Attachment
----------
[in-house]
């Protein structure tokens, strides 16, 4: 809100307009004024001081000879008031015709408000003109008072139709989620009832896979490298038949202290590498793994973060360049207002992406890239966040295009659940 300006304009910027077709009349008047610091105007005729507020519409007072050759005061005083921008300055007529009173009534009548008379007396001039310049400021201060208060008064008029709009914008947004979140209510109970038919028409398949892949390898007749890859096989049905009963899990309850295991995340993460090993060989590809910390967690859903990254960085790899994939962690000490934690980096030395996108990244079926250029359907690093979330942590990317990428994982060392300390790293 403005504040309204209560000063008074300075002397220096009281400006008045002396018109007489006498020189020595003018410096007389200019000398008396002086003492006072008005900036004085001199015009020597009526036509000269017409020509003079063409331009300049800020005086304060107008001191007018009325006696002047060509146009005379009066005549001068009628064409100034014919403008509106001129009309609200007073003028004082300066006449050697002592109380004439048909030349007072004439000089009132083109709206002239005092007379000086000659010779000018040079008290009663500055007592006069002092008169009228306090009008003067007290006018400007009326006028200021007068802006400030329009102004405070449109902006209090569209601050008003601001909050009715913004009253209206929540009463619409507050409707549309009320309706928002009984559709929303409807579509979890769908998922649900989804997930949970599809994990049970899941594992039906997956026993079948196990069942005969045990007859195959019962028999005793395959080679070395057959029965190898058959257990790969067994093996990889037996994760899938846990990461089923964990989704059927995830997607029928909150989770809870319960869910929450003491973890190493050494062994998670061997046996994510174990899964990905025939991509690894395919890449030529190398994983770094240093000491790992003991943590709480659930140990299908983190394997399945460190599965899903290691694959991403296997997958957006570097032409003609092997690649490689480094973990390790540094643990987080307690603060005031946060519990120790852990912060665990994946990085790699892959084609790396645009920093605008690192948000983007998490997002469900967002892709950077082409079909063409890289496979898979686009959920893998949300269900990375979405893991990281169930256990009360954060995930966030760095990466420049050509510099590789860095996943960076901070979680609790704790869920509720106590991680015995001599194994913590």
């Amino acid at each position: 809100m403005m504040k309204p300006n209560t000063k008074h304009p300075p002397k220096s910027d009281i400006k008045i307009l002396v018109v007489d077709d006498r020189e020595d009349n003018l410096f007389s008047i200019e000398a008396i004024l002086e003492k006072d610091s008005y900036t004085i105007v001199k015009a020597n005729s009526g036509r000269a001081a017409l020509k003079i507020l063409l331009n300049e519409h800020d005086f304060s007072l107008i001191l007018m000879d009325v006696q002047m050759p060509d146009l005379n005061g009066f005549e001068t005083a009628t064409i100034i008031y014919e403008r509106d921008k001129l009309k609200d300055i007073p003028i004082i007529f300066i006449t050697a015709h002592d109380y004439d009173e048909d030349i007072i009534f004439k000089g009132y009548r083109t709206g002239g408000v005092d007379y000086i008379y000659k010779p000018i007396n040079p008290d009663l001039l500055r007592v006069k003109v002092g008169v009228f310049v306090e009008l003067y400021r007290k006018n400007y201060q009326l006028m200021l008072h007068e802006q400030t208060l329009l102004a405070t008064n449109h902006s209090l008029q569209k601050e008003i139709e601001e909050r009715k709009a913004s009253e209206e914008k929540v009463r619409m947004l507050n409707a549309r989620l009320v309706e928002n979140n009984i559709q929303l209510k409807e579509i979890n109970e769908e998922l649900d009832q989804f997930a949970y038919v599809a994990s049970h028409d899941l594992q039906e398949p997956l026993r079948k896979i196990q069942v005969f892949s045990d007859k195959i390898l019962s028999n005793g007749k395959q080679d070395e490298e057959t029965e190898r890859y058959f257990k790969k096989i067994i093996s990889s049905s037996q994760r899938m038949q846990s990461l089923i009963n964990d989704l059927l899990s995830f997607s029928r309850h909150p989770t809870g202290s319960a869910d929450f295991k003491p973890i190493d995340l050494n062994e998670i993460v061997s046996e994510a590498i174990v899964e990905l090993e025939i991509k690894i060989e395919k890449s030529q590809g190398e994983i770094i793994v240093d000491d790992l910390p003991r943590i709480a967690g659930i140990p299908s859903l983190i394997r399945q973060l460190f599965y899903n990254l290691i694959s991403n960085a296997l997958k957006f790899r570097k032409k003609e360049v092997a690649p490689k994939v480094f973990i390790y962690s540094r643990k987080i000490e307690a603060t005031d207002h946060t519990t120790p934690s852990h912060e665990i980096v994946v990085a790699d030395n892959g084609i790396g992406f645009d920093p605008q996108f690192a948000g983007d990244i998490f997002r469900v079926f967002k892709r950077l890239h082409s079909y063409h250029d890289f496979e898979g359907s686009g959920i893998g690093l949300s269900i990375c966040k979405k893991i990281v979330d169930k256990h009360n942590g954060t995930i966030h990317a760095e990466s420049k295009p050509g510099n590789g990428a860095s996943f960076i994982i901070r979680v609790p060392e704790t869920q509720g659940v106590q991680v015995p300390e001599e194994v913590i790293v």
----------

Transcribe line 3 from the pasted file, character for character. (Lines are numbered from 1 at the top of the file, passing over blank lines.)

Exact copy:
């Amino acid at each position: 809100m403005m504040k309204p300006n209560t000063k008074h304009p300075p002397k220096s910027d009281i400006k008045i307009l002396v018109v007489d077709d006498r020189e020595d009349n003018l410096f007389s008047i200019e000398a008396i004024l002086e003492k006072d610091s008005y900036t004085i105007v001199k015009a020597n005729s009526g036509r000269a001081a017409l020509k003079i507020l063409l331009n300049e519409h800020d005086f304060s007072l107008i001191l007018m000879d009325v006696q002047m050759p060509d146009l005379n005061g009066f005549e001068t005083a009628t064409i100034i008031y014919e403008r509106d921008k001129l009309k609200d300055i007073p003028i004082i007529f300066i006449t050697a015709h002592d109380y004439d009173e048909d030349i007072i009534f004439k000089g009132y009548r083109t709206g002239g408000v005092d007379y000086i008379y000659k010779p000018i007396n040079p008290d009663l001039l500055r007592v006069k003109v002092g008169v009228f310049v306090e009008l003067y400021r007290k006018n400007y201060q009326l006028m200021l008072h007068e802006q400030t208060l329009l102004a405070t008064n449109h902006s209090l008029q569209k601050e008003i139709e601001e909050r009715k709009a913004s009253e209206e914008k929540v009463r619409m947004l507050n409707a549309r989620l009320v309706e928002n979140n009984i559709q929303l209510k409807e579509i979890n109970e769908e998922l649900d009832q989804f997930a949970y038919v599809a994990s049970h028409d899941l594992q039906e398949p997956l026993r079948k896979i196990q069942v005969f892949s045990d007859k195959i390898l019962s028999n005793g007749k395959q080679d070395e490298e057959t029965e190898r890859y058959f257990k790969k096989i067994i093996s990889s049905s037996q994760r899938m038949q846990s990461l089923i009963n964990d989704l059927l899990s995830f997607s029928r309850h909150p989770t809870g202290s319960a869910d929450f295991k003491p973890i190493d995340l050494n062994e998670i993460v061997s046996e994510a590498i174990v899964e990905l090993e025939i991509k690894i060989e395919k890449s030529q590809g190398e994983i770094i793994v240093d000491d790992l910390p003991r943590i709480a967690g659930i140990p299908s859903l983190i394997r399945q973060l460190f599965y899903n990254l290691i694959s991403n960085a296997l997958k957006f790899r570097k032409k003609e360049v092997a690649p490689k994939v480094f973990i390790y962690s540094r643990k987080i000490e307690a603060t005031d207002h946060t519990t120790p934690s852990h912060e665990i980096v994946v990085a790699d030395n892959g084609i790396g992406f645009d920093p605008q996108f690192a948000g983007d990244i998490f997002r469900v079926f967002k892709r950077l890239h082409s079909y063409h250029d890289f496979e898979g359907s686009g959920i893998g690093l949300s269900i990375c966040k979405k893991i990281v979330d169930k256990h009360n942590g954060t995930i966030h990317a760095e990466s420049k295009p050509g510099n590789g990428a860095s996943f960076i994982i901070r979680v609790p060392e704790t869920q509720g659940v106590q991680v015995p300390e001599e194994v913590i790293v």